Bush's Reluctant Business Allies
Last Jan. 31, just days before George W. Bush's State of the Union address, 60 top corporate lobbyists trudged through Washington's frozen streets to the headquarters of the Business Roundtable for an Administration briefing on second-term priorities. At the head of a long conference table sat Special Assistant to the President Mike Meece, flanked by officials from the departments of State, Treasury, Labor, Health & Human Services, and Commerce, as well as from the U.S. Trade Representative's Office.
But instead of a friendly give-and-take about legislation of mutual interest, the capital's lobbying elite got a one-topic lecture on the White House's overarching priority: Social Security reform. "What about the energy bill? Is it going to pass?" one impatient oil industry rep interjected, according to a source who was there. "Depends on whether the energy bill helps get Social Security," came a wisecrack from the back of the room.
By the time the pep rally was over, participants say one point had been hammered home to Washington's business lobby: Get in step with the drive to reform Social Security. The implication was that if the overhaul fails to pass Congress, a lame-duck Bush would be too weakened to help with the passage of programs Big Business cares most about -- such as sweeping tort reform, repeal of the estate tax, and a pro-production energy bill. "A loss means his clout is diminished on anything but foreign policy and national security issues, and every domestic initiative will evaporate," warns one top Republican strategist.
Weeks later an additional must-get was added to the lobbyists' assignment: congressional passage of the Central America Free Trade Agreement (CAFTA), another in a string of tiny trade pacts that the Administration has used largely to reward friendly allies in the war on terrorism. "We've been told by the White House that we have to put up a full-court press on CAFTA or else they won't do anything for us," says the head of one large trade association. "This is one of the more coercive and controlling Administrations ever."
Like Social Security, public support for CAFTA remains tepid at best in Congress. While the White House has been vague about a deadline for a Social Security vote, the Administration insists on chalking up a CAFTA victory before Memorial Day even though, by most estimates, the deal is 40 votes short in the House and is facing skepticism in the Senate. "You can't have a conversation with anyone in the Administration without first saying that Social Security is your top priority and that you intend to work for CAFTA. Then you can talk about your own issue," says one lobbyist for a computer software and services company.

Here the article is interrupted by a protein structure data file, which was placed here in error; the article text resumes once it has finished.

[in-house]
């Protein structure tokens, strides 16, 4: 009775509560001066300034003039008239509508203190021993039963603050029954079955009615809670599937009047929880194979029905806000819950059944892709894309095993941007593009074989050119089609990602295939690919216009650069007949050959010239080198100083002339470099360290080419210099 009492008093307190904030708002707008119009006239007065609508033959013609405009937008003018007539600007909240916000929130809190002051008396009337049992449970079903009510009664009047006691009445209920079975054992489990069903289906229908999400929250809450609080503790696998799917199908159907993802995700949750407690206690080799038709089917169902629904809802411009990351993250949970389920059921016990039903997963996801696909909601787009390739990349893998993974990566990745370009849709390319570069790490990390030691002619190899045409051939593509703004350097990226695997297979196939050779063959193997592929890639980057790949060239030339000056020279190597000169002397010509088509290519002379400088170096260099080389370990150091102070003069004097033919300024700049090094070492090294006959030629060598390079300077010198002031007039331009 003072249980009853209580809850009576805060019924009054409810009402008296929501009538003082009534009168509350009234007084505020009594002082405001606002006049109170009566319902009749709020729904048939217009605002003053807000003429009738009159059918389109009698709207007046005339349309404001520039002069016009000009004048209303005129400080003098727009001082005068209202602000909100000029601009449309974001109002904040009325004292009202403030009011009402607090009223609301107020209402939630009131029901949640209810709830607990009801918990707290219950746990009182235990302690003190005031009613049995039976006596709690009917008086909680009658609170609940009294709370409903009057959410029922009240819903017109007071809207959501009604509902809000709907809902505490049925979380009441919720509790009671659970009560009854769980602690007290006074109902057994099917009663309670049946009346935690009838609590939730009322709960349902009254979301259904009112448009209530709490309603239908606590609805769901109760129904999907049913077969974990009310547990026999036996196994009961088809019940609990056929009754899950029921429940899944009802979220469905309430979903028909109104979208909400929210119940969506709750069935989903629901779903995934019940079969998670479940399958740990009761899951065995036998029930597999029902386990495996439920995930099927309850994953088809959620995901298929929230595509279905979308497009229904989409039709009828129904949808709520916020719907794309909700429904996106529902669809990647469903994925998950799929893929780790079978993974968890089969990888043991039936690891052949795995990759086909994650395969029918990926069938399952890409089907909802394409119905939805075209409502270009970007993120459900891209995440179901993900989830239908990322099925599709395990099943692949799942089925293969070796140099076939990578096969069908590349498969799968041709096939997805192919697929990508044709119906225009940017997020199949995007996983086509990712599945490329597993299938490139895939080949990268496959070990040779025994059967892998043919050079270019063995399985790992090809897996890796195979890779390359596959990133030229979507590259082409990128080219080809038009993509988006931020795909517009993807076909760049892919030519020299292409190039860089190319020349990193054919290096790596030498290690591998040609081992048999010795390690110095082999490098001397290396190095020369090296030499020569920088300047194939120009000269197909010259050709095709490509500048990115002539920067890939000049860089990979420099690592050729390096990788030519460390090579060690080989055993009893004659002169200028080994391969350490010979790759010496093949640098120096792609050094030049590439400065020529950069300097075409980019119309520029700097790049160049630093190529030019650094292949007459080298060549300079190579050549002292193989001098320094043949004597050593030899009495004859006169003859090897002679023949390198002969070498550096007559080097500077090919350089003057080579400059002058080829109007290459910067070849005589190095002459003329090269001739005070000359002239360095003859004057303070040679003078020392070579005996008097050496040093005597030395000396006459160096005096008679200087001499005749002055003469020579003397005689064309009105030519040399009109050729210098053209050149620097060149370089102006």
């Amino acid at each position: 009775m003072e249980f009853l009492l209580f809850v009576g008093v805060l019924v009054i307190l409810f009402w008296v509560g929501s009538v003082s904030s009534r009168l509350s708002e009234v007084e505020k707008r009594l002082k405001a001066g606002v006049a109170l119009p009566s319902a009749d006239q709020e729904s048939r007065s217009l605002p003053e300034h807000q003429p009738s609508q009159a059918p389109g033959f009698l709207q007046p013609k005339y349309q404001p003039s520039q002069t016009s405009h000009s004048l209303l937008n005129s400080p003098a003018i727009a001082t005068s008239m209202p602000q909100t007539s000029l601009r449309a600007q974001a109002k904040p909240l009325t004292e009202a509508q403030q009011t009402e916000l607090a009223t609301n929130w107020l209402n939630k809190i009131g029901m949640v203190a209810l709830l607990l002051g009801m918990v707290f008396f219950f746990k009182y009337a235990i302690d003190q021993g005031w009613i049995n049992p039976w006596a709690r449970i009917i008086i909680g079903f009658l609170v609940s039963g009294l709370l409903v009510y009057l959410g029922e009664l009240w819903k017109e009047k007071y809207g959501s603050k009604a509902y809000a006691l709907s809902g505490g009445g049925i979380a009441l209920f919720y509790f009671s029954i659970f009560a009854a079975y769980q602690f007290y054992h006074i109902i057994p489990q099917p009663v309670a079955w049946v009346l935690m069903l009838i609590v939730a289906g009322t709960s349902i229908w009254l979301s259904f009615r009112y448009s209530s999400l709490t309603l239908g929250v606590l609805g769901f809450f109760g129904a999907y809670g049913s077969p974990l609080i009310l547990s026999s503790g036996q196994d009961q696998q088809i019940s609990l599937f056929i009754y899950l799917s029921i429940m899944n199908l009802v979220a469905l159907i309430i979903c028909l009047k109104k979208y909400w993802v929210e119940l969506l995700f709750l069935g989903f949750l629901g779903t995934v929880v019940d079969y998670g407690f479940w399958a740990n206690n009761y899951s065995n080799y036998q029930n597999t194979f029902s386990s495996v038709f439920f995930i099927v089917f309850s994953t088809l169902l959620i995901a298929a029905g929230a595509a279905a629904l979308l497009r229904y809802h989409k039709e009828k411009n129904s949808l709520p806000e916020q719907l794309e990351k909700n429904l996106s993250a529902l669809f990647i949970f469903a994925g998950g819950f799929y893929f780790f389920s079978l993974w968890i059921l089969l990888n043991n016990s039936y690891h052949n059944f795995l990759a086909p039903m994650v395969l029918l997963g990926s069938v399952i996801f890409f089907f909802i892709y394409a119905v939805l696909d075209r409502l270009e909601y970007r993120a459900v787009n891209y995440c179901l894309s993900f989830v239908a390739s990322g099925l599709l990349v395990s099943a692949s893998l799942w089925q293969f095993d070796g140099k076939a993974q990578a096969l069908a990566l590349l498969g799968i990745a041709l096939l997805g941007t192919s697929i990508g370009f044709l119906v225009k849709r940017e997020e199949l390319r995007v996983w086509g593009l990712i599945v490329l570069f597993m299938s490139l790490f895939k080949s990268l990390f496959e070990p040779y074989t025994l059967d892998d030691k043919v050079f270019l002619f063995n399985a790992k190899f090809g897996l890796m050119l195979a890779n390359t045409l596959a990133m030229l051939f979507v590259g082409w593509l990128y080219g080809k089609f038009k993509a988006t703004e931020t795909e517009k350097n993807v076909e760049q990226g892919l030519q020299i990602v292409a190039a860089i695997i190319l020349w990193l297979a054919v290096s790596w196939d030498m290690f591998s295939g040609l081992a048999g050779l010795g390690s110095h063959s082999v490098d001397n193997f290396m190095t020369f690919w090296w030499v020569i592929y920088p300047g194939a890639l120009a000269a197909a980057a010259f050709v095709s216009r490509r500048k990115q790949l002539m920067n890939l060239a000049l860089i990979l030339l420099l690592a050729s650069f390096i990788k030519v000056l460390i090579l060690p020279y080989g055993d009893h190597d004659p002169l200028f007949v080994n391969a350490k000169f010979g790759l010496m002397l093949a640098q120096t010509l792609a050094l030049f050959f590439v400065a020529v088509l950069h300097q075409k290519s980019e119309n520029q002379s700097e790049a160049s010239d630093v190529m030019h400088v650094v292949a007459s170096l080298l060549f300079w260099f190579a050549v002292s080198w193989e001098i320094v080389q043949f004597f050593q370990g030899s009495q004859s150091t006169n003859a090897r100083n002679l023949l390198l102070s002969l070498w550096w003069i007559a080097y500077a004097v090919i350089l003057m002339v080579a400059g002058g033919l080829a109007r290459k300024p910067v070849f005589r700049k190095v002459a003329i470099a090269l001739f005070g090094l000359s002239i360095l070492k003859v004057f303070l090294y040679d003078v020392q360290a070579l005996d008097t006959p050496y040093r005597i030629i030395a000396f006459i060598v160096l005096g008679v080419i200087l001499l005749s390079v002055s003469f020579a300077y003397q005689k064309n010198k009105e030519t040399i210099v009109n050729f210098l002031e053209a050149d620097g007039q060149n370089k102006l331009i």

A bigger problem, business lobbyists say, is that the Social Security debate could tie up the Senate for weeks during the critical summer and fall periods when most legislation actually gets passed. Business groups point to declining public support for President Bush's proposals on Social Security, even as he wraps up a 60-stop campaign to sell his ideas.
On Feb. 24 business lobbyists were called to the White House and given their final marching orders by White House Deputy Chief of Staff Karl Rove. A business umbrella organization made up of trade associations, the Coalition for the Modernization & Protection of America's Social Security (coMPASS), would raise $20 million for a campaign on behalf of personal Social Security accounts. A second group originally founded in 2002, Alliance for Worker Retirement Security (AWRS), which counts companies such as Pfizer (PFE ), Hewlett-Packard, (HPQ ) and UBS PaineWebber (UBS ) among its 46 members, would lobby Congress directly.
Social Security reform has been a tough slog for Washington's business lobby, normally more at home discussing golf outings than actuarial tables. Two securities firms, Waddell & Reed Financial Inc. (WDR ) and Edward Jones, withdrew from AWRS and the campaign after union pension-fund trustees threatened to take their business elsewhere. To forestall further defections, AWRS pulled its membership list from its Web site.
Exactly how many businesses are behind the corporate campaign for Social Security reform isn't clear. CoMPASS, for example, lists the Camden-King Bay (Ga.) Area Chamber of Commerce as one of its 160 members, but its chairman, Hal Weathers, insists that his group didn't join the coalition. "We've never endorsed any part of Social Security reform. I have no idea how we came to be listed," he told BusinessWeek.
The two umbrella groups have close ties to the White House and the Republican National Committee, which hosts a weekly meeting of business lobbyists working on Social Security at its headquarters on Capitol Hill. Charles P. Blahous III, the White House's Social Security coordinator, is a former executive director of AWRS. His successor, Derrick A. Max, also acts as executive director of CoMPASS.
Max says most of the business donations behind the Social Security push come from manufacturers. He plays down the interest or involvement of Wall Street, saying the amount of money involved in personal accounts isn't large enough to get securities firms excited. According to Max, AWRS will spend $500,000 on ads directed at Congress this year, while CoMPASS will mount an $18 million grassroots organizing effort. He predicts an August victory for private accounts.
One lobbyist representing a high-tech company says he has studiously avoided being drawn into the Social Security battle. "At the end of the year," he says, "my boss is not going to judge my performance based on whether the Social Security bill passes." Maybe so, but as the White House has made clear, business will be judged on how well it delivers the vote. And Rove & Co. are definitely taking names.
By Paul Magnusson in Washington